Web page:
Cystic fibrosis (CF) has proven an enigma for medical researchers and professionals – and patients – for years. There is still a lack of knowledge when it comes to the exact cause of the disease. Despite the missing puzzle pieces however, new medical treatments and courses for controlling the disease and enhancing the quality of life for those living with the illness come in great strides year after year while the prognosis for patients takes consistent turns for the better. Following in the trend of some trailblazing work is a study currently taking place at Aston University in the UK. The study’s researchers are referring to their work as potentially life-prolonging for people with the CF.
WHAT IS CYSTIC FIBROSIS?
Cystic fibrosis is a life threatening, more often than not fatal genetic disease that affects primarily the respiratory and digestive systems, and other bodily systems, depending upon the patient. “CFers” possess a malfunctioning gene that creates a protein which causes the body to produce an atypically thick and sticky mucous. This mucous obstructs the lungs and airways which leads to a lifetime of lung infections, and plugs up the pancreas so that natural enzymes which aid in the breaking down of food cannot be produced. Consequently, vital nutrients cannot be absorbed leading to severe malnourishment and in many cases either lifetime dependence on feeding tubes, or death.
A LOOK AT THE STUDY
Led by Dr. Lindsay Marshall, scientists at Aston University are investigating under the premise that preventing lung infections during childhood can fend off life-threatening infections later in the lives of those with cystic fibrosis. The study entails proving the theory that bacteria pinpointed in children with the illness can disable their natural defense mechanisms, making these children more susceptible to attracting virulent bacteria that can infect airways.
One of the nasty milestones of the disease when it comes to the ravaging of a CF-infected body is the development of a deadly bacterial strain known as Pseudomonas aeruginosa (P. aeruginosa). This specific strain is notorious for being the almost-impossible to treat “superbug” that ultimately creates enough lung damage to kill a CFer. In order to determine the extent to which P. aeruginosa can be halted in its steps, Dr. Marshall and her team have created an impeccable replica of a human CF airway, made completely of human cells in order to examine the treatment of early childhood infections with a spectrum of antibiotics. The model can mimic the functions of an actual human airway and show the deadly progression of cystic fibrosis.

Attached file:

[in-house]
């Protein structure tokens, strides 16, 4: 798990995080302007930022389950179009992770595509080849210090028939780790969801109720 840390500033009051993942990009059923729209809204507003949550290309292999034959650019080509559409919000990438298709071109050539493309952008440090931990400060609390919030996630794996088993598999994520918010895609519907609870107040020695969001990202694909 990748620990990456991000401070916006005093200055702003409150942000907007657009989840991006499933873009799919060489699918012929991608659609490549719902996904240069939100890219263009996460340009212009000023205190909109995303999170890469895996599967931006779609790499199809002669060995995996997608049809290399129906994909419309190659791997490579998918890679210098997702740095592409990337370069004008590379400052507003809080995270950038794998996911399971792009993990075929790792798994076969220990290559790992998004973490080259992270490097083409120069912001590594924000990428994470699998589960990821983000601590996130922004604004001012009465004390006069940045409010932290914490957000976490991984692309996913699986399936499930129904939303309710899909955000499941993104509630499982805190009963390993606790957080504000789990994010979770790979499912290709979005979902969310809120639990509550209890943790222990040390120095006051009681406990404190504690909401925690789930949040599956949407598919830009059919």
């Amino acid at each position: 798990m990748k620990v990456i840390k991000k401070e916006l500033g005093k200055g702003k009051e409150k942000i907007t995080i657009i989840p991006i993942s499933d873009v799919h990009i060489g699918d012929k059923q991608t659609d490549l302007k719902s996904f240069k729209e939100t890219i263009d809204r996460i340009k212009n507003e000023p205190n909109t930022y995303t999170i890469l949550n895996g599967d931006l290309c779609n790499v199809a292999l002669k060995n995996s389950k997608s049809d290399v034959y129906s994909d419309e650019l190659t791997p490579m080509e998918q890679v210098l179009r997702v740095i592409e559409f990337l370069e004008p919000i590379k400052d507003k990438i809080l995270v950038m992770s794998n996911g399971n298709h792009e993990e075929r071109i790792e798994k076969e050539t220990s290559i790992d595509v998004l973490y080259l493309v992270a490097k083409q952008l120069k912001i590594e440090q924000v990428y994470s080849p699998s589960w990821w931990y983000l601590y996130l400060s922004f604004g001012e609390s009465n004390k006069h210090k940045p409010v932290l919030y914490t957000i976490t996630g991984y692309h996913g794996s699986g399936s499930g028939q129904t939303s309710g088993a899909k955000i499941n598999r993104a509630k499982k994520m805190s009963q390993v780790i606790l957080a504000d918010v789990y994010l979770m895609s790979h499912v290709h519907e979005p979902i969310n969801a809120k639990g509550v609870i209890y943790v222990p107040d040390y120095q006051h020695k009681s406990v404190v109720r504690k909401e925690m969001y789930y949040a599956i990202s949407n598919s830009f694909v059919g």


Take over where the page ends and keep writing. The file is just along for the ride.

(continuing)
Observing the deterioration process will help Marshall and her crew learn information that can prove critical to developing new and revamped treatments that can actually prolong the lives of people with the illness and carry the CF community in great leaps towards a cure. Marshall claims that the project will allow for establishment of just how accurately their layered human cell prototype can be used to assess its extent for studying the body’s natural defenses and how they are affected by a whole range of inflammatory and infectious conditions – which can lead to the development and assessment of the effectiveness of new and enhanced treatments for CF and other diseases in the future.
ANOTHER DIMENSION TO THE STUDY
With financial support of the a Human Research Trust grant, Marshall’s study is able to take on another objective: that of coming up with new experimental techniques for decreasing the number of animals used to perform respiratory studies. According to an article written in the online magazine Science Daily, last year in the UK more than 115,000 animals were involved in studies for analyzing respiratory conditions like smoke-related lung diseases and asthma. However, since animals do not naturally have CF, it is not only an inaccurate avenue for testing, but quite expensive to genetically alter them for having the disease and is certainly not as effective as using a human model that can be manipulated to have actual CF. In the article, Dr. Marshall states:
“We simply cannot use animals to model the decline in lung function seen in people with CF, the infections typical of people with CF or the administration and dosage of drugs required to treat the condition. Our human CF model…is extremely representative of what happens in human airways and is both ethically and scientifically an improvement upon current animal models.”
THE GOOD NEWS
Cystic Fibrosis is amongst the most common life-threatening inherited diseases in the United States, affecting an approximate 30,000 children and adults in the country and 70,000 worldwide. To demonstrate the benefit of the research when it comes to cystic fibrosis including the aggressive project underway at Aston University, it is important to note that in the 1950s, the disease was strictly a pediatric disease and most children did not live long enough to even attend elementary school. Today people living with the disease can look forward to living well into their 30s, 40s and beyond. Indeed, courtesy of the development of new treatments and therapies, today the average life expectancy of people with cystic fibrosis has risen to 41 years of age.